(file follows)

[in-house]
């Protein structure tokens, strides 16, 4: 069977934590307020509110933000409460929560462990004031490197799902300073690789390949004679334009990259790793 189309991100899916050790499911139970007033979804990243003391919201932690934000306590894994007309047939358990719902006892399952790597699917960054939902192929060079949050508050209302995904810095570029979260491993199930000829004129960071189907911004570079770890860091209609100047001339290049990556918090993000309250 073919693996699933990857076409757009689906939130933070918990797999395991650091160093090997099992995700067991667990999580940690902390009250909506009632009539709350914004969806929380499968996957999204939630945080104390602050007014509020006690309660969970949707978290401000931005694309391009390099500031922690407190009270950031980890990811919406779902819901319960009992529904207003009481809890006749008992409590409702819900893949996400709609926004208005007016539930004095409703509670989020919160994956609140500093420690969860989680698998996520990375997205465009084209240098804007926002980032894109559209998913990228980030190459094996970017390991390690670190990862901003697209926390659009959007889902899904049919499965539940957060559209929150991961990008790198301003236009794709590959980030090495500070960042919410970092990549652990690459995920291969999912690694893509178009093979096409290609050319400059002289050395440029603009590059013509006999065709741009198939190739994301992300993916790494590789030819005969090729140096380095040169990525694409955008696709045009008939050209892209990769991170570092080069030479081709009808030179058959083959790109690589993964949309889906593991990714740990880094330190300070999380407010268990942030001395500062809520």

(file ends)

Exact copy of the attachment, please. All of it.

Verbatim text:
[in-house]
């Protein structure tokens, strides 16, 4: 069977934590307020509110933000409460929560462990004031490197799902300073690789390949004679334009990259790793 189309991100899916050790499911139970007033979804990243003391919201932690934000306590894994007309047939358990719902006892399952790597699917960054939902192929060079949050508050209302995904810095570029979260491993199930000829004129960071189907911004570079770890860091209609100047001339290049990556918090993000309250 073919693996699933990857076409757009689906939130933070918990797999395991650091160093090997099992995700067991667990999580940690902390009250909506009632009539709350914004969806929380499968996957999204939630945080104390602050007014509020006690309660969970949707978290401000931005694309391009390099500031922690407190009270950031980890990811919406779902819901319960009992529904207003009481809890006749008992409590409702819900893949996400709609926004208005007016539930004095409703509670989020919160994956609140500093420690969860989680698998996520990375997205465009084209240098804007926002980032894109559209998913990228980030190459094996970017390991390690670190990862901003697209926390659009959007889902899904049919499965539940957060559209929150991961990008790198301003236009794709590959980030090495500070960042919410970092990549652990690459995920291969999912690694893509178009093979096409290609050319400059002289050395440029603009590059013509006999065709741009198939190739994301992300993916790494590789030819005969090729140096380095040169990525694409955008696709045009008939050209892209990769991170570092080069030479081709009808030179058959083959790109690589993964949309889906593991990714740990880094330190300070999380407010268990942030001395500062809520």